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NY Loon Census Counts Endangered Birds

A loon in the Adirondacks. (Image credit: Julie Larsen Maher, WCS.)

Last weekend, more than 500 volunteers spent their Saturday tromping through the damper spots in Adirondack Park in the northeast corner of New York State, all for the love of loons.

The Wildlife Conservation Society's (WCS) 10th Annual New York Loon Census covered 300 lakes and ponds throughout the state park.

"Each year, our volunteers turn out and show how much they care about these iconic birds," said WCS Adirondack Program Director Zoe Smith.

Loons are aquatic birds that are excellent swimmers and found in North America and the northern reaches of Europe and Asia.

This year's Adirondack census brought out more people than ever before, allowing the WCS to vastly increase the amount of park land covered.

"The loon census not only provides vital data and insights into the status of the loon populations in the region, but it is also a great way to engage local people in meaningful conservation work," Smith said.

In addition, the census has provided some good news in recent years. The park's loon population has doubled since the last available pre-census data of the 1980s. Current estimates place loon numbers between 1,500 and 2,000 in the area.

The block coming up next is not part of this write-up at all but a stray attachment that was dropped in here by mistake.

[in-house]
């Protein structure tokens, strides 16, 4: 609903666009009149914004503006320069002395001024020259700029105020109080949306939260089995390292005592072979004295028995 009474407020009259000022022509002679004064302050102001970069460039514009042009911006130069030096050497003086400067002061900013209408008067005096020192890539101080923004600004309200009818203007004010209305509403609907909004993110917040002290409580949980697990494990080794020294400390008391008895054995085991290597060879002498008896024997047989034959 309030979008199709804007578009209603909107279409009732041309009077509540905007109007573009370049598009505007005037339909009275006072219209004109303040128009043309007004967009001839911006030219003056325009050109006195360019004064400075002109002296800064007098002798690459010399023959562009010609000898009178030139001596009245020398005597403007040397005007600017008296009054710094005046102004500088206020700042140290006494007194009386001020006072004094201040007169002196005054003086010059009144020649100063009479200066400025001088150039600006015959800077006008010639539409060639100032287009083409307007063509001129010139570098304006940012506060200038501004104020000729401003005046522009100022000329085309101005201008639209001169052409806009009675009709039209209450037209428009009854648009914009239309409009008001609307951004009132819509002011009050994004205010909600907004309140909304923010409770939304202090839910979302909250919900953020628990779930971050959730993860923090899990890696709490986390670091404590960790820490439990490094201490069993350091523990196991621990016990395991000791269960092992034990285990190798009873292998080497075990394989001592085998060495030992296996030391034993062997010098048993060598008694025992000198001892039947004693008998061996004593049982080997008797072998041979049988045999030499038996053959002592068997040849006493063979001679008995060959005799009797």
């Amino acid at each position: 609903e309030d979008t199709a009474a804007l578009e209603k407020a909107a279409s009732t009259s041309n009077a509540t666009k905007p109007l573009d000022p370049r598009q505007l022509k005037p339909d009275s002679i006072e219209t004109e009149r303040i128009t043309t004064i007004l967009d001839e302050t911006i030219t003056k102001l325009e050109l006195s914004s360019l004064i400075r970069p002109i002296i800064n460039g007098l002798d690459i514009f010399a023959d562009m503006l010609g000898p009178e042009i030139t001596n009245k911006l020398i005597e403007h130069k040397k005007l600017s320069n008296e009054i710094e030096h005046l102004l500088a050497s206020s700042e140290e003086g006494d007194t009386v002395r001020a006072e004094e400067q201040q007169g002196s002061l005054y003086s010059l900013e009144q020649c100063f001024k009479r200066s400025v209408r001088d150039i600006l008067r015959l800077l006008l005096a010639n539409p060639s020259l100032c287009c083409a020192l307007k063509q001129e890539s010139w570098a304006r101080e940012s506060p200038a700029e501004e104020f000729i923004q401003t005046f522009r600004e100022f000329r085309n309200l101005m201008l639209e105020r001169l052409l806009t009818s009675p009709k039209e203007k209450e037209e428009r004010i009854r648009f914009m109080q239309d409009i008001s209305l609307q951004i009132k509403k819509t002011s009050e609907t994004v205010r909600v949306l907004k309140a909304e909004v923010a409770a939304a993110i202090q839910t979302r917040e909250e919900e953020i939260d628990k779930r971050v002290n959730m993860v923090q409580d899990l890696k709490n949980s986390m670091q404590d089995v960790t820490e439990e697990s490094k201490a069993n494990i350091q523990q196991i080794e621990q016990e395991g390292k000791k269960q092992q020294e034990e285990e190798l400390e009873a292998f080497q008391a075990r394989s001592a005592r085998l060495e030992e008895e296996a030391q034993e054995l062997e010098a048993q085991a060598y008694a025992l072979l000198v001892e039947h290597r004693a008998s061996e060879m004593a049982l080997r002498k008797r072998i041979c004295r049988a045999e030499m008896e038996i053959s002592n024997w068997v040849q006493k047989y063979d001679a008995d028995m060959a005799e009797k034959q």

However, these iconic birds are still facing grave threats in the Northeast. Habitat loss, climate change and threats from environmental toxins such as increasing mercury levels in water are all contributing to the species' continued spot on endangered species lists.

This year's census results won't be fully tabulated until next spring, just in time for the return of the local loon population which, said WCS North American Program Director Jodi Hilty, provides far more than mere aesthetic value.

Along with being an iconic bird of northern waters, common loons are seen as indicators of regional ecosystem health, Hilty said. The census data are invaluable to our ability to spot a problem.

Live Science Staff
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